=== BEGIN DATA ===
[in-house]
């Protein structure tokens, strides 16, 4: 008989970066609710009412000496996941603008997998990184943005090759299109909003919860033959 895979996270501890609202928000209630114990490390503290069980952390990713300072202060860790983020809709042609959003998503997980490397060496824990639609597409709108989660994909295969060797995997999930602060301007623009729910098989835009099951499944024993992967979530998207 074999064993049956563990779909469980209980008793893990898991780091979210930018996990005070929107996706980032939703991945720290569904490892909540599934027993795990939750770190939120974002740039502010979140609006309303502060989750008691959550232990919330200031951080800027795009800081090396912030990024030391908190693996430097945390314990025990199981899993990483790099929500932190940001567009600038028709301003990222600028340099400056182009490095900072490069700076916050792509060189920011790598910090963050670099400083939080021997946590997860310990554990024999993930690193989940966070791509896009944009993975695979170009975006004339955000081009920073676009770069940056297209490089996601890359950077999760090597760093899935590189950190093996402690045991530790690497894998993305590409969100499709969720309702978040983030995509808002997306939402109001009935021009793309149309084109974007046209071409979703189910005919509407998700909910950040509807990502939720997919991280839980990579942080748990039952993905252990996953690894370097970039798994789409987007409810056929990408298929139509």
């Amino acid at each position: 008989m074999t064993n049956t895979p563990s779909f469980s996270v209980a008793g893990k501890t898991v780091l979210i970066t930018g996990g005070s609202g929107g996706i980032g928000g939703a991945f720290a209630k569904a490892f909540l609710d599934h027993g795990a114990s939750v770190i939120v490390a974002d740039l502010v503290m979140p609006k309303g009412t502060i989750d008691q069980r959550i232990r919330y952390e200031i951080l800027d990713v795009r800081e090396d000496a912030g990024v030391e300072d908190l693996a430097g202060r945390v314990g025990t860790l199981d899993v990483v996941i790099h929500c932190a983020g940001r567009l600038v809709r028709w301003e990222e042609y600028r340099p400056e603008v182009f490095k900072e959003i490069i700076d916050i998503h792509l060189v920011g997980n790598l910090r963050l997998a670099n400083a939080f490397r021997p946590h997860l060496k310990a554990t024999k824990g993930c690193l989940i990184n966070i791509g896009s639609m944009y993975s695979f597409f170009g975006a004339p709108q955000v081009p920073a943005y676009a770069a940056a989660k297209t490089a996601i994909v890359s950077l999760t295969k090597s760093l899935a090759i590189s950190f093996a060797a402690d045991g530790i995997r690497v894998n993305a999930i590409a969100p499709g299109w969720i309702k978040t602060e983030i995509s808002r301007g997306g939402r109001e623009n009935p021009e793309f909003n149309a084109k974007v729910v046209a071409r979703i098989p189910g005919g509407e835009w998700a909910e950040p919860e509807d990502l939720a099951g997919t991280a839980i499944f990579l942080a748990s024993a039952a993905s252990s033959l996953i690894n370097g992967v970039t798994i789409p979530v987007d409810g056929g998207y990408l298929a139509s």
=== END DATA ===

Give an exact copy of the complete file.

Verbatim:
[in-house]
């Protein structure tokens, strides 16, 4: 008989970066609710009412000496996941603008997998990184943005090759299109909003919860033959 895979996270501890609202928000209630114990490390503290069980952390990713300072202060860790983020809709042609959003998503997980490397060496824990639609597409709108989660994909295969060797995997999930602060301007623009729910098989835009099951499944024993992967979530998207 074999064993049956563990779909469980209980008793893990898991780091979210930018996990005070929107996706980032939703991945720290569904490892909540599934027993795990939750770190939120974002740039502010979140609006309303502060989750008691959550232990919330200031951080800027795009800081090396912030990024030391908190693996430097945390314990025990199981899993990483790099929500932190940001567009600038028709301003990222600028340099400056182009490095900072490069700076916050792509060189920011790598910090963050670099400083939080021997946590997860310990554990024999993930690193989940966070791509896009944009993975695979170009975006004339955000081009920073676009770069940056297209490089996601890359950077999760090597760093899935590189950190093996402690045991530790690497894998993305590409969100499709969720309702978040983030995509808002997306939402109001009935021009793309149309084109974007046209071409979703189910005919509407998700909910950040509807990502939720997919991280839980990579942080748990039952993905252990996953690894370097970039798994789409987007409810056929990408298929139509």
């Amino acid at each position: 008989m074999t064993n049956t895979p563990s779909f469980s996270v209980a008793g893990k501890t898991v780091l979210i970066t930018g996990g005070s609202g929107g996706i980032g928000g939703a991945f720290a209630k569904a490892f909540l609710d599934h027993g795990a114990s939750v770190i939120v490390a974002d740039l502010v503290m979140p609006k309303g009412t502060i989750d008691q069980r959550i232990r919330y952390e200031i951080l800027d990713v795009r800081e090396d000496a912030g990024v030391e300072d908190l693996a430097g202060r945390v314990g025990t860790l199981d899993v990483v996941i790099h929500c932190a983020g940001r567009l600038v809709r028709w301003e990222e042609y600028r340099p400056e603008v182009f490095k900072e959003i490069i700076d916050i998503h792509l060189v920011g997980n790598l910090r963050l997998a670099n400083a939080f490397r021997p946590h997860l060496k310990a554990t024999k824990g993930c690193l989940i990184n966070i791509g896009s639609m944009y993975s695979f597409f170009g975006a004339p709108q955000v081009p920073a943005y676009a770069a940056a989660k297209t490089a996601i994909v890359s950077l999760t295969k090597s760093l899935a090759i590189s950190f093996a060797a402690d045991g530790i995997r690497v894998n993305a999930i590409a969100p499709g299109w969720i309702k978040t602060e983030i995509s808002r301007g997306g939402r109001e623009n009935p021009e793309f909003n149309a084109k974007v729910v046209a071409r979703i098989p189910g005919g509407e835009w998700a909910e950040p919860e509807d990502l939720a099951g997919t991280a839980i499944f990579l942080a748990s024993a039952a993905s252990s033959l996953i690894n370097g992967v970039t798994i789409p979530v987007d409810g056929g998207y990408l298929a139509s």